Students & Educators

Discover how SAS is shaping tomorrow’s brightest analytical minds

Students & Educators
Lucy Kosturko 0
Reading Records just got better!

Since our initial release, we've talked with teachers and reading specialists from across the country about ways to improve Reading Records, our popular, cross-platform solution to running records of reading. The overall consensus: “Wow, this is great, but we want more!” So, here’s what you can expect from the latest

Students & Educators
Jennifer Bell 0
Advocating for a robust value-added implementation

Recently, the American Statistical Association (ASA) released a statement about value-added modeling. This statement was widely covered in the national press, some of which positioned the statement as a significant blow to value-added modeling. However, the ASA statement did not “slam” value-added modeling; rather, the statement’s authors advocated statistical rigor,

Students & Educators
Ralph Moore 0
FAQ: What are the different types of SAS Curriculum Pathways resources?

Tools and Apps develop skills, knowledge and processes through recurring student interaction. Lessons clarify concepts and build skills through student action and response. Primary Sources provide historical content, context and content-based questions to enhance student understanding. Data sources and focused lessons support student data literacy. Have more questions about Curriculum Pathways?

Students & Educators
Brandy Mann 0
We're Going to ISTE 2014!

The International Society for Technology in Education (ISTE®) is the premier membership association for educators and education leaders engaged in advancing excellence in learning and teaching through the innovative and effective uses of technology in PK–12 and teacher education. Their annual Conference and Expo is the premier educational technology for professionals worldwide.

Students & Educators
Nadja Young 0
South Carolina teacher evaluation system supporting professional growth

Today it is common knowledge that a classroom teacher is the single largest in-school influence on student academic growth[1].  So when South Carolina received ESEA flexibility in July, 2012, the State Department of Education immediately began an initiative empowering teachers to increase their own effectiveness. Known as the Educator Evaluation System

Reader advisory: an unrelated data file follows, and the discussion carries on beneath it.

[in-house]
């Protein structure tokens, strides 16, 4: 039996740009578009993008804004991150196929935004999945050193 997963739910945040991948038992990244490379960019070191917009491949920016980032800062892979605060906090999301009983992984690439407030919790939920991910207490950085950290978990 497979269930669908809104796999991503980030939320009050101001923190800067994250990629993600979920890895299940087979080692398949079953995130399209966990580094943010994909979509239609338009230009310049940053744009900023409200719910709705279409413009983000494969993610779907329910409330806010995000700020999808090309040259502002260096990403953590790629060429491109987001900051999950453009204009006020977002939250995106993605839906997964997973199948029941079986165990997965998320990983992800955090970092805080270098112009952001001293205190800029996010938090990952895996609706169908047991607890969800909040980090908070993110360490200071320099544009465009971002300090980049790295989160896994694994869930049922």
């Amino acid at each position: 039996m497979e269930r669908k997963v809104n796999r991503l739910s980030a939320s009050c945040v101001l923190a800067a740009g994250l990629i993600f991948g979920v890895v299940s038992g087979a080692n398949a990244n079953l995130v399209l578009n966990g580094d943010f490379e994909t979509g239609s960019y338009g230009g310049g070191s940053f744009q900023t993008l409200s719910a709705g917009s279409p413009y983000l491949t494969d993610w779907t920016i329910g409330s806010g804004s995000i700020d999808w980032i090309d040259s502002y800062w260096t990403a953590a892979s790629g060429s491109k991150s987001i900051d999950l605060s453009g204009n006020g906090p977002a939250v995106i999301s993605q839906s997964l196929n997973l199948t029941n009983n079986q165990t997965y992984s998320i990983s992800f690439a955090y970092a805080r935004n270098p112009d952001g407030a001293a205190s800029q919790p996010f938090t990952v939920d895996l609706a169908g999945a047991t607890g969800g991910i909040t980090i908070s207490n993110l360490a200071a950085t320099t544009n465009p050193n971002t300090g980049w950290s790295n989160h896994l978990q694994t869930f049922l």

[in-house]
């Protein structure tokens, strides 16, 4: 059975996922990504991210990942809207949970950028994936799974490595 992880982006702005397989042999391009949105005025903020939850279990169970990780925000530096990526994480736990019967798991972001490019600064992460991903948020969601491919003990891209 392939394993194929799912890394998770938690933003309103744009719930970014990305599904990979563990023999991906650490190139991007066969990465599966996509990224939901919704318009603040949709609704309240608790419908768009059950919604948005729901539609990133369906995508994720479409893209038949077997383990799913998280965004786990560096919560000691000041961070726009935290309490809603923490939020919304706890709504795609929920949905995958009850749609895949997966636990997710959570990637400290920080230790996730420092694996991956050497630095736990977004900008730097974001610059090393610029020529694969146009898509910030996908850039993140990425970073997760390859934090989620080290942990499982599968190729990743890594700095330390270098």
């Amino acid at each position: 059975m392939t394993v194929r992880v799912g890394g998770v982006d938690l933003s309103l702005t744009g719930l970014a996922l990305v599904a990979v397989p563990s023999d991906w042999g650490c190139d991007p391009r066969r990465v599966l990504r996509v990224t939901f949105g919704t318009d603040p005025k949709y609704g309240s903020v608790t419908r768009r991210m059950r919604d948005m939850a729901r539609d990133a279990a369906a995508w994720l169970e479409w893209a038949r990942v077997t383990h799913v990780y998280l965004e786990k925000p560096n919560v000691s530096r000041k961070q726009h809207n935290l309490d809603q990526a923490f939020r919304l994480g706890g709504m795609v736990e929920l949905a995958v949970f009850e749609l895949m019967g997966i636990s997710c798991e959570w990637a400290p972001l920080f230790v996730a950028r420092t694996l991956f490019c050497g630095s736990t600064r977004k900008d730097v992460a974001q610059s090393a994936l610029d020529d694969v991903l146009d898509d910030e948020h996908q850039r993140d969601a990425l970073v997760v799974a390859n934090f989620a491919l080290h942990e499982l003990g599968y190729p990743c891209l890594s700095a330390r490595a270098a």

Students & Educators
Nadja Young 0
Teacher effectiveness culture shifts in Lubbock ISD schools – Part 3: The Superintendent

This is part 3 of a blog series on how Lubbock Independent School District (Lubbock ISD) uses SAS® EVAAS to improve teaching and learning by promoting self-reflection and aiding instructional and administrative decision-making. This is done in a district that, in the past decade, has experienced dramatic increases in the percentage

Students & Educators
Staci Lyon 0
Supporting Middle Grades Data and Statistics Inquiry

The Common Core State Standards have certainly heightened the focus on statistics in math classes. Nowhere is this more apparent than in the middle grades, where the emphasis on data has not simply increased, but increased dramatically. Middle grades teachers looking for resources to help their students become statistically literate–and meet Common Core State Standards–will find

Students & Educators
Nadja Young 0
Teacher effectiveness culture shifts in Lubbock ISD schools – Part 1: The Teachers

Improving teacher effectiveness is no simple task. Whether a part of a formal evaluation system or for formative feedback, looking at student growth data can be a valuable part of the development process for teachers and administrators. Lubbock Independent School District (Lubbock ISD) uses SAS® EVAAS to improve teaching and

Analytics | Students & Educators
Nadja Young 0
Top rated value-added school: Extreme test prep or well-rounded experience? A student’s perspective

A recent Charlotte Observer article provided a thoughtful investigation of growth and achievement in North Carolina’s Charlotte Mecklenburg Schools). The article juxtaposed two very different, yet highly effective, schools. The first, Ranson Middle School, is a low-achieving school with 84% poverty that demonstrated the highest academic growth of any similar

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